Most patients are asymptomatic, but some patients may experience cerebral embolic symptoms, such as stroke or transient ischemic attack or angina, acute coronary syndrome, myocardial infarction or death from coronary ostial obstruction [325]: transient ischemic attack/cerebrovascular accident is considered by far the most common presentation of papillary fibroelastoma [26]. This tumor has a predilection for the left side of the heart: the aortic valve is the predominant site involved, followed by mitral leaflets. Grossly, papillary fibroelastoma resemble a “sea anemone”. This tumor usually has a gelatinous membrane on the surface and a stalk with multiple delicate papillary projections, best appreciated by immersing the specimen in water [27]. Microscopically, it is characterized by a collection of avascular fronds of dense connettive tissue lined by endothelium and may arise from any endocardial surface. Embolic fragments may originate from the tumor itself and this occurs because of its very friable and soft texture, or from surface formation of platelet and fibrin thrombi [28]. Most are solitary and small, some are mobile and appear more likely to give rise to embolism. Tumor mobility has been described to be an independent predictor of death or non-fatal embolization [29]. Echocardiography is the preferred means for evaluation of papillary fibroelastomas [30]. Due to their small size generally 0.5 to 2.0 cm in diameter and their valvular involvement, papillary fibroelastoma may be difficult to distinguish from valvular vegetation. For this reason, clinical informations, laboratory tests and blood cultures are extremely important for differential diagnosis. The differential diagnosis includes the presence of mixoma, lipoma, rhabdomyoma or amorphous tumors. Since symptomatic papillary fibroelastoma carries a definite risk of severe complications, aggressive surgical management is recommended, irrespective of the tumor’s size or the patient’s symptoms [26], the successful complete resection of the papillary fibroelastoma is curative and the long-term postoperative prognosis is excellent. The patients who are not surgical candidates could be offered long-term oral anticoagulation, although non randomized controlled data are available on its efficacy.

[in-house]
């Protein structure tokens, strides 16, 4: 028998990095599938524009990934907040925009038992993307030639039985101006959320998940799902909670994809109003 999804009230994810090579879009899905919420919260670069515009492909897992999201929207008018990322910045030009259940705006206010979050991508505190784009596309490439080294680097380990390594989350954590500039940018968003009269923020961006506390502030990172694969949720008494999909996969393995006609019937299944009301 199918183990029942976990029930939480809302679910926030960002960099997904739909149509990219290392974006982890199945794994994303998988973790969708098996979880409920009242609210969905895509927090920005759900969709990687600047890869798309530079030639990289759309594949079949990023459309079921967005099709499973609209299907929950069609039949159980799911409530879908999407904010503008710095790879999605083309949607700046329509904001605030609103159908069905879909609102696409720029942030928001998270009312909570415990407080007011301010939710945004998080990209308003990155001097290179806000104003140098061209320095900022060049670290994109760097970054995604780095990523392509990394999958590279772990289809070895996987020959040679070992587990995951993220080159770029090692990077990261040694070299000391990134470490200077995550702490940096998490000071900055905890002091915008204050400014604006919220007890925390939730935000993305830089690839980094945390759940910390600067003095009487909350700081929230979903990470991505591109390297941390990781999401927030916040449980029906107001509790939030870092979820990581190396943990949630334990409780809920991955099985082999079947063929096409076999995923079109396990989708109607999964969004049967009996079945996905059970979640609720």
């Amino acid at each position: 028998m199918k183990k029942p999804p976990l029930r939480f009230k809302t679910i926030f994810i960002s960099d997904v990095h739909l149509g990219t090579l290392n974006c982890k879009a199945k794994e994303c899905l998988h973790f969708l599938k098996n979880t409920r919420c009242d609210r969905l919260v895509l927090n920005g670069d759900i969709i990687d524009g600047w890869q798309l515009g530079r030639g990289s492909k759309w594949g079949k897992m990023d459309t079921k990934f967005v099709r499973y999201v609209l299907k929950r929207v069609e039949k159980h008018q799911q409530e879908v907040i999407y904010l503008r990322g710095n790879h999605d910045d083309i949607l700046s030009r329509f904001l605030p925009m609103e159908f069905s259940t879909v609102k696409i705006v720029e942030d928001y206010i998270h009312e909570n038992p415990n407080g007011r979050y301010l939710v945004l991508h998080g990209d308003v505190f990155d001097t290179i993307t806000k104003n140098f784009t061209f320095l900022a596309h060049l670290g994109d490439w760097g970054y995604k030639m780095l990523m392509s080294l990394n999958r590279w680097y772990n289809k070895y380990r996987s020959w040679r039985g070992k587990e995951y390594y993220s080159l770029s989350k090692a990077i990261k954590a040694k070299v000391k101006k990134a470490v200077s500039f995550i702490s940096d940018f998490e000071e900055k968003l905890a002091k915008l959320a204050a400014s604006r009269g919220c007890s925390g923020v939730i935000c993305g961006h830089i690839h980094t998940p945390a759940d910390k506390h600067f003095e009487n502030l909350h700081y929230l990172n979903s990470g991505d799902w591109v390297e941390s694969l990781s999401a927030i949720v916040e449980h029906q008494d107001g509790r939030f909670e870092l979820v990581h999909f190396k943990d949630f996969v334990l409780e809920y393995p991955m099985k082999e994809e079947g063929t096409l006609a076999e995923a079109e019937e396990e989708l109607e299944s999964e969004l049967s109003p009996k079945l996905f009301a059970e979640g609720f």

Conclusions

Echocardiography transthoracic and transesophageal are essential investigations in young patients with stroke. Differential diagnosis of cardiac masses requires clinical informations, laboratory tests, blood cultures and appropriate use of imaging modalities. Papillary fibroelastoma is a potential cause of embolic stroke in the young. The prompt surgical excision of papillary fibroelastoma is curative and the long-term postoperative prognosis is excellent.

Declarations

Acknowledgements

Not applicable.

Funding

This study received no external funding.

Availability of data and materials

All data are in the medical record of the patient.

Authors’ contributions

All the authors have made substantial contributions in data interpretation, and revised the manuscript critically. All authors read and approved the final manuscript.

Competing interests

The authors declare that they have no competing interest.

Consent for publication

Written informed consent for publication of his clinical details and clinical images was obtained from the patient.

Ethics approval and consent to participate

Not applicable (This is a Clinical Case Report and not a Study).

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Authors’ Affiliations

(1)
Department of Cardiology, Ospedale dell’Angelo
(2)
Department of Internal Medicine, Angiology Unit, Ospedale dell’Angelo
(3)
Department of Cardiac Surgery, Ospedale dell’Angelo
(4)
Department of Neurology, Ospedale dell’Angelo

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Copyright

© The Author(s). 2017